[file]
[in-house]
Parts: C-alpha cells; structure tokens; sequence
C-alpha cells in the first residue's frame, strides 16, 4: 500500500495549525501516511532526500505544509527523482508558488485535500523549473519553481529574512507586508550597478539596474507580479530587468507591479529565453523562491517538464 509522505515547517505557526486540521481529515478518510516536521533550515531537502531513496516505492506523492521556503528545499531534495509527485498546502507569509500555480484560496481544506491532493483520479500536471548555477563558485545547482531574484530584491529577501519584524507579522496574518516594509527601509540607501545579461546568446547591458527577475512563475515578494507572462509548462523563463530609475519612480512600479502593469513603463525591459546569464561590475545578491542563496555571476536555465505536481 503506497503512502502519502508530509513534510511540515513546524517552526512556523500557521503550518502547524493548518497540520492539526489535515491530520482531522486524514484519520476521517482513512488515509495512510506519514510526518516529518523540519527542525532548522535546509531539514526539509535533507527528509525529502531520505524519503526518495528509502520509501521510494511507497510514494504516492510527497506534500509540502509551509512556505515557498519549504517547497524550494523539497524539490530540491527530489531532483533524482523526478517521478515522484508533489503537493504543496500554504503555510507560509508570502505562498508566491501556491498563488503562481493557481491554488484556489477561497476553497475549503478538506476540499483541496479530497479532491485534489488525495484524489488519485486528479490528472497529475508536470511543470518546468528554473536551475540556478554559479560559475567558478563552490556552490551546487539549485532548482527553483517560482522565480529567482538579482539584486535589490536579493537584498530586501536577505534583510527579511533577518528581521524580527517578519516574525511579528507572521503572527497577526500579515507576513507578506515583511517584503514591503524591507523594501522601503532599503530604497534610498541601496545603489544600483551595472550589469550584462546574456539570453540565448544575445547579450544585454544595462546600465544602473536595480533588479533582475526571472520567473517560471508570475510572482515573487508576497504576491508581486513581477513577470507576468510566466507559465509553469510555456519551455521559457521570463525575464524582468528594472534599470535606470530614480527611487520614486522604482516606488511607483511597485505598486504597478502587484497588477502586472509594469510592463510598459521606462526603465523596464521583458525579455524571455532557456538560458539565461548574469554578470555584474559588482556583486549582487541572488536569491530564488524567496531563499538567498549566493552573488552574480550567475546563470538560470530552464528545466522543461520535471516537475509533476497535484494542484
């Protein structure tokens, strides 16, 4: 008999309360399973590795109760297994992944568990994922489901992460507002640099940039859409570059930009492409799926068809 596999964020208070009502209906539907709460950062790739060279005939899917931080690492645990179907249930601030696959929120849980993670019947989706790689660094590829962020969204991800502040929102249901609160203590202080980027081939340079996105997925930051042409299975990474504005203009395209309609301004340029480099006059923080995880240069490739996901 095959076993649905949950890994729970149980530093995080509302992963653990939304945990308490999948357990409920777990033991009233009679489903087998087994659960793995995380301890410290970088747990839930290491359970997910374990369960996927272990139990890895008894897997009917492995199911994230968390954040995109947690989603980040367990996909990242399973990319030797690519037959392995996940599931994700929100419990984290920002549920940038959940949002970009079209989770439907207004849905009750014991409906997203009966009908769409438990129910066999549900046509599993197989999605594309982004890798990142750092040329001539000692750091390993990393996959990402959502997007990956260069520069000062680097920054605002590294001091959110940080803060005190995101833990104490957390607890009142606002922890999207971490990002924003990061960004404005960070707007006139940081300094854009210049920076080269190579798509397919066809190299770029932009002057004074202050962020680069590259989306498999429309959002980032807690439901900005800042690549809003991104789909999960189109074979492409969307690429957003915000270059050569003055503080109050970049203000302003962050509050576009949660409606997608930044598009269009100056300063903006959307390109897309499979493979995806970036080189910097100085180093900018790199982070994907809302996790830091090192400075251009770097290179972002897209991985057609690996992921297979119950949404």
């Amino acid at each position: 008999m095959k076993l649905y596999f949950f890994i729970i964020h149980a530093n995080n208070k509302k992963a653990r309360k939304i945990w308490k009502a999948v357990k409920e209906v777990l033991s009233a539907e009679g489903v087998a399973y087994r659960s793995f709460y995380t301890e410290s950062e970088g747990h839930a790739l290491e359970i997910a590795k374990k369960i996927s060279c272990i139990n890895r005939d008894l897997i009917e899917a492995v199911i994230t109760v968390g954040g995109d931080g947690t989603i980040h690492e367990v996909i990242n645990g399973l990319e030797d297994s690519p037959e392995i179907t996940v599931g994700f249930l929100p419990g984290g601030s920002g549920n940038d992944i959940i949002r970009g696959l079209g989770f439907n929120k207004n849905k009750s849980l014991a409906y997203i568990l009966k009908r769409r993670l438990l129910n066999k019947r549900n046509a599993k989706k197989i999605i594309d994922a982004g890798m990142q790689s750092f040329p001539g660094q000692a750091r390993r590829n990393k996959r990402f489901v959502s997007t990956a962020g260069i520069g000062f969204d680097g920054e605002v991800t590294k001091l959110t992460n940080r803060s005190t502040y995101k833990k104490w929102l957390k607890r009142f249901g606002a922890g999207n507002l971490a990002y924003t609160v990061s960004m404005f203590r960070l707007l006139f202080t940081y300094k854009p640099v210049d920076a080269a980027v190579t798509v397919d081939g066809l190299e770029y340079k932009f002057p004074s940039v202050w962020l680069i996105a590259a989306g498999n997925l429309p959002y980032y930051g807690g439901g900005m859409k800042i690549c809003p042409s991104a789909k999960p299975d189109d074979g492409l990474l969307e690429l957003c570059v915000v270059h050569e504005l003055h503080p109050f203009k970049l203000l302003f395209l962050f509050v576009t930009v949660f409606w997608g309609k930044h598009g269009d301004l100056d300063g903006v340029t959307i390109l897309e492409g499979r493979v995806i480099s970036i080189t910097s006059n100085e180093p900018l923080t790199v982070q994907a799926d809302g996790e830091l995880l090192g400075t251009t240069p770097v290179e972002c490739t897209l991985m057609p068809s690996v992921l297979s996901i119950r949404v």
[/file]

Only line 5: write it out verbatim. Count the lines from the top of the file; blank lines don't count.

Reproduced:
């Amino acid at each position: 008999m095959k076993l649905y596999f949950f890994i729970i964020h149980a530093n995080n208070k509302k992963a653990r309360k939304i945990w308490k009502a999948v357990k409920e209906v777990l033991s009233a539907e009679g489903v087998a399973y087994r659960s793995f709460y995380t301890e410290s950062e970088g747990h839930a790739l290491e359970i997910a590795k374990k369960i996927s060279c272990i139990n890895r005939d008894l897997i009917e899917a492995v199911i994230t109760v968390g954040g995109d931080g947690t989603i980040h690492e367990v996909i990242n645990g399973l990319e030797d297994s690519p037959e392995i179907t996940v599931g994700f249930l929100p419990g984290g601030s920002g549920n940038d992944i959940i949002r970009g696959l079209g989770f439907n929120k207004n849905k009750s849980l014991a409906y997203i568990l009966k009908r769409r993670l438990l129910n066999k019947r549900n046509a599993k989706k197989i999605i594309d994922a982004g890798m990142q790689s750092f040329p001539g660094q000692a750091r390993r590829n990393k996959r990402f489901v959502s997007t990956a962020g260069i520069g000062f969204d680097g920054e605002v991800t590294k001091l959110t992460n940080r803060s005190t502040y995101k833990k104490w929102l957390k607890r009142f249901g606002a922890g999207n507002l971490a990002y924003t609160v990061s960004m404005f203590r960070l707007l006139f202080t940081y300094k854009p640099v210049d920076a080269a980027v190579t798509v397919d081939g066809l190299e770029y340079k932009f002057p004074s940039v202050w962020l680069i996105a590259a989306g498999n997925l429309p959002y980032y930051g807690g439901g900005m859409k800042i690549c809003p042409s991104a789909k999960p299975d189109d074979g492409l990474l969307e690429l957003c570059v915000v270059h050569e504005l003055h503080p109050f203009k970049l203000l302003f395209l962050f509050v576009t930009v949660f409606w997608g309609k930044h598009g269009d301004l100056d300063g903006v340029t959307i390109l897309e492409g499979r493979v995806i480099s970036i080189t910097s006059n100085e180093p900018l923080t790199v982070q994907a799926d809302g996790e830091l995880l090192g400075t251009t240069p770097v290179e972002c490739t897209l991985m057609p068809s690996v992921l297979s996901i119950r949404v």